For many years we had a tradition in our home. On the first day of summer vacation we gathered around the kitchen table, ate doughnuts and made our plans for the next few months. We started with a big poster board bearing the words Super Summer 200__. Then using different colored markers we would write down some of the activities we wanted to do during the summer. Go to Six Flags, play Putt Putt golf, ice-skating were some of the ideas. We also wrote down some of the obligations of the summer like Read for 45 minutes each day, computer time for designated amount of time and only 1 hour of television per day. I, of course, established the obligations but introduced them in a semi-pleasant way as we created the poster together.
Then we would pull out the Boredom Buster can. This was an old coffee can which we decorated together. It had a slit in the top of the lid in which we could place boredom busting ideas. My daughters and I sat around the kitchen table with little pieces of paper and talked about the different things we could do if we ever felt the “B” word (boredom) coming into our minds.
As we thought about ideas we would write them down and put them in the can, so that at any time we could pick one, read it and remind ourselves of things we could do. We wrote down things like bake cookies, shoot hoops, jump on trampoline, call a friend, go swimming, write a letter to a relative, read and so on. It was a great exercise because it made us realize with a little thought and creativity there was plenty to do, always.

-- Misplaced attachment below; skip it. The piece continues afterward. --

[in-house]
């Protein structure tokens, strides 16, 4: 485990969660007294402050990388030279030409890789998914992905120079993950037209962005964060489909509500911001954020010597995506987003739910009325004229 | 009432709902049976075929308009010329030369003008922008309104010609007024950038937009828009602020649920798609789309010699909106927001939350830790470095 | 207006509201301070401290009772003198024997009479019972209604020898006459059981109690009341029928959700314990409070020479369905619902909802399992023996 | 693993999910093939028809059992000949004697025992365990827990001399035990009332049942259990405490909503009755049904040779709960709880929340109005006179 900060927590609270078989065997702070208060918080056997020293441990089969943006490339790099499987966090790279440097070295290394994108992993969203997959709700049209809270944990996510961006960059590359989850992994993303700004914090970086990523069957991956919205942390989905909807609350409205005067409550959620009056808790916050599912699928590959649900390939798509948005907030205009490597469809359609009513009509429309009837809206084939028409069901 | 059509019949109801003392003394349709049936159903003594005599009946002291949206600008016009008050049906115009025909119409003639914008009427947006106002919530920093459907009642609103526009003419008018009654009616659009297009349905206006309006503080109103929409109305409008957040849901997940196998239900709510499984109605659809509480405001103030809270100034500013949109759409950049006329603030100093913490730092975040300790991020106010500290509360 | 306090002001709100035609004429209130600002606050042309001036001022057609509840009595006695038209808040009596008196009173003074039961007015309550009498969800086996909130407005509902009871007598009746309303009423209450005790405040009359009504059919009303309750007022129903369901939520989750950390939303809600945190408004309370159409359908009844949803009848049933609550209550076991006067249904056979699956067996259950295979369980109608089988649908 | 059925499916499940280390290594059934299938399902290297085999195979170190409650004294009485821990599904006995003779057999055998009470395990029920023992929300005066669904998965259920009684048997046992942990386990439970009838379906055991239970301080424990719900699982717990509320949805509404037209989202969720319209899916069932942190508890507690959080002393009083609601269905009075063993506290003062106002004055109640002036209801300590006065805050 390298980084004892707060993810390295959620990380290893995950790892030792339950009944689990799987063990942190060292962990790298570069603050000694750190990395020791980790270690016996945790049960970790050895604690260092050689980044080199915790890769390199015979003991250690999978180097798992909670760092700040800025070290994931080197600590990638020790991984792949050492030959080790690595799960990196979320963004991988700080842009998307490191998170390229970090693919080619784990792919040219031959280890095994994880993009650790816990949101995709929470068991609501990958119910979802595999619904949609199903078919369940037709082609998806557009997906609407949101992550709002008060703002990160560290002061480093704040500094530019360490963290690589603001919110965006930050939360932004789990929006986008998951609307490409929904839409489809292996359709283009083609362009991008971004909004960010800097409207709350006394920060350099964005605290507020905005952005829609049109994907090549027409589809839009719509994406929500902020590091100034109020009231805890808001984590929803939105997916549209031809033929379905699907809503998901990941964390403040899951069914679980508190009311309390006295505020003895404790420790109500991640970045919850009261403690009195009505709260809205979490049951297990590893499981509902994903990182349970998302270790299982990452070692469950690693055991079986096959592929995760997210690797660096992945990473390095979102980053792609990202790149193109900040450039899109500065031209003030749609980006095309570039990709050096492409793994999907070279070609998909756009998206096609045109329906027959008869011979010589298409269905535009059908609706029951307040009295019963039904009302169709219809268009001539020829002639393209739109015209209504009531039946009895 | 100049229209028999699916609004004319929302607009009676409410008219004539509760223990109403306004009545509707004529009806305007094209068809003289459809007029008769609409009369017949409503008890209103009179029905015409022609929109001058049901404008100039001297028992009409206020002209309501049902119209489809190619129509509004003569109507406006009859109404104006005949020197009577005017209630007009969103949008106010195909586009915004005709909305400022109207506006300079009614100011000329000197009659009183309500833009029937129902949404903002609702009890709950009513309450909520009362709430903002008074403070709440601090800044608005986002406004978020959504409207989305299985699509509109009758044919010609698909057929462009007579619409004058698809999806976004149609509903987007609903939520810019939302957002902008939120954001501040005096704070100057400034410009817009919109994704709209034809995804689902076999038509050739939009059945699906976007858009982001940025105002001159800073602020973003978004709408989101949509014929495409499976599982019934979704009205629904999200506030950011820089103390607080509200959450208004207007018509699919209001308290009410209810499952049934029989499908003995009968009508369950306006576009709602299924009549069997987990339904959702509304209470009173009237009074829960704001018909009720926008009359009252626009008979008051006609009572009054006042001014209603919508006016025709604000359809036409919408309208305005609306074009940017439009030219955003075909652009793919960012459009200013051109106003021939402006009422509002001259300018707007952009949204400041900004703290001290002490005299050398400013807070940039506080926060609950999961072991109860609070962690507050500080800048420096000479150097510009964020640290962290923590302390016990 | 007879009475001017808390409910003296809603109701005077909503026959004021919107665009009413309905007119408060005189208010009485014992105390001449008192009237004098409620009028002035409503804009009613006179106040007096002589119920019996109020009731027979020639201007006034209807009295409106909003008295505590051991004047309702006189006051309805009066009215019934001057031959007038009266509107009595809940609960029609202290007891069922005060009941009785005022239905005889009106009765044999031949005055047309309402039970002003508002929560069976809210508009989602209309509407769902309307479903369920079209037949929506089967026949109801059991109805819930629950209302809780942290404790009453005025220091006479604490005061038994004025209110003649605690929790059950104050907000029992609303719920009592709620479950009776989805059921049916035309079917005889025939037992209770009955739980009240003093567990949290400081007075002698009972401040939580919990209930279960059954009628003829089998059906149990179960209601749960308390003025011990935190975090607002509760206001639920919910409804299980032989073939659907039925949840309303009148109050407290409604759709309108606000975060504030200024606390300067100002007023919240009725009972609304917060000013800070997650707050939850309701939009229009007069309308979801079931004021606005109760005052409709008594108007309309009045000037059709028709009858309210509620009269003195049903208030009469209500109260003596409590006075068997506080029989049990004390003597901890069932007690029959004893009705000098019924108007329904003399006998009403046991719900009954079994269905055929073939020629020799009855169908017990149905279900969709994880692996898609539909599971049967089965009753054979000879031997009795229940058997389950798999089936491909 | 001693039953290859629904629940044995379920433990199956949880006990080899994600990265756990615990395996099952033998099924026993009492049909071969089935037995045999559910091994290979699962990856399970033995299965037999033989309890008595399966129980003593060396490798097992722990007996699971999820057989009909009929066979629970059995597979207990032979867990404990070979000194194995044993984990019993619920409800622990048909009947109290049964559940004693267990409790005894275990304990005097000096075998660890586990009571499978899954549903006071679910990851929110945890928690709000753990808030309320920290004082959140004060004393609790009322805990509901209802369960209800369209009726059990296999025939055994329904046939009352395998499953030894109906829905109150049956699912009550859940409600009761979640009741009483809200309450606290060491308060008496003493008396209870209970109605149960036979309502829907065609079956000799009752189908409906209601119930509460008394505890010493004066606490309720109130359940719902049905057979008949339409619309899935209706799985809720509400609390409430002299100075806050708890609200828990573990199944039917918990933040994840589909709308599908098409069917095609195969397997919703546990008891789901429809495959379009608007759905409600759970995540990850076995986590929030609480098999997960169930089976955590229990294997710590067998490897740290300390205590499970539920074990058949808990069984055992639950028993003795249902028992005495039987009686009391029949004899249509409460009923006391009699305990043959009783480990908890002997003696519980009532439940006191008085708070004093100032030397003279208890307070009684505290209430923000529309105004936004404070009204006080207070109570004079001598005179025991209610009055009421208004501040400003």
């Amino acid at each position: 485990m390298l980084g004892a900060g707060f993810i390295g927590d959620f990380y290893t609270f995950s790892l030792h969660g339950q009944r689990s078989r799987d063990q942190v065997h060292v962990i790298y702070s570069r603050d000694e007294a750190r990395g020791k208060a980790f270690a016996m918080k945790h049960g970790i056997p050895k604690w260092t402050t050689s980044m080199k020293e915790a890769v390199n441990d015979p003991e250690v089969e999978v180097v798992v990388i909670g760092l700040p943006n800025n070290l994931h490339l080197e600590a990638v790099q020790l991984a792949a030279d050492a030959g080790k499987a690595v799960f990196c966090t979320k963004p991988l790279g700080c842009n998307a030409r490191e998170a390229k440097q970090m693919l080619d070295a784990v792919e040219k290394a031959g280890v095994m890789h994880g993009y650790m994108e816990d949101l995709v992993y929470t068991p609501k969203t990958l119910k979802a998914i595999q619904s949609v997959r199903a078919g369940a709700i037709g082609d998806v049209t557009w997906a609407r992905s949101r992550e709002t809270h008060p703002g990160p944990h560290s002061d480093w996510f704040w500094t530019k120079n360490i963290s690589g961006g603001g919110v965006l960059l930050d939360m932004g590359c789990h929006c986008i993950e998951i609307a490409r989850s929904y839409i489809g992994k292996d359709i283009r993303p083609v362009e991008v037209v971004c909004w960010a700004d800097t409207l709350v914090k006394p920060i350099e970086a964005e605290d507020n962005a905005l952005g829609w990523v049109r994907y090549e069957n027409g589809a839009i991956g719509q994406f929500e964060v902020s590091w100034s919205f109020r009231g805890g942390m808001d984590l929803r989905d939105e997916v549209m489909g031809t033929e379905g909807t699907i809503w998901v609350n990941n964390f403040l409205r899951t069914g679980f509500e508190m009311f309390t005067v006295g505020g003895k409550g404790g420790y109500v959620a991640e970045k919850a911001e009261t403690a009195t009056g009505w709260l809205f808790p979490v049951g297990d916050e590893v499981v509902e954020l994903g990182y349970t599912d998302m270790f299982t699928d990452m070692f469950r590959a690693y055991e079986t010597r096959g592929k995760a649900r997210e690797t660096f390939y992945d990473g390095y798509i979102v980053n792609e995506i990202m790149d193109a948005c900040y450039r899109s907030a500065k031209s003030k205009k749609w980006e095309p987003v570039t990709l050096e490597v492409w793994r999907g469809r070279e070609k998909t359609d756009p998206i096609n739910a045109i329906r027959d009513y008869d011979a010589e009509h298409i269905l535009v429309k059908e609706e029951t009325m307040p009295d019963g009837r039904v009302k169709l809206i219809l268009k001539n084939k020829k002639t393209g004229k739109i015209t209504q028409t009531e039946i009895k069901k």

Oddly, we never had to open the can during the summer because we had proven to ourselves that we could create our own fun. The can served as a reminder that we were never at a loss for something to do. The fact is, boredom is in the eye of the beholder. If you let yourself mope around and declare yourself bored, then you are. But boredom is simply a perspective. Samuel Butler said, “The man who lets himself be bored is even more contemptible than the bore. There is always something positive to do with your time, even if it is a planned time of relaxing.
Certainly there is a danger of over-planning the summer as well. It’s healthy and good to have unplanned space in order to allow our kids to create their own fun by using their imagination. The important thing to teach our kids is they don’t have to depend on someone or something else to entertain them. They have the ability to enjoy life and make the most of their time. They never need to be the slave of boredom again.
Family Fun: Celebrate the start of summer by having a little fun family breakfast and talking about the plans for the next few months (as well as some of the rules). Then create a Boredom Buster can like the one I described.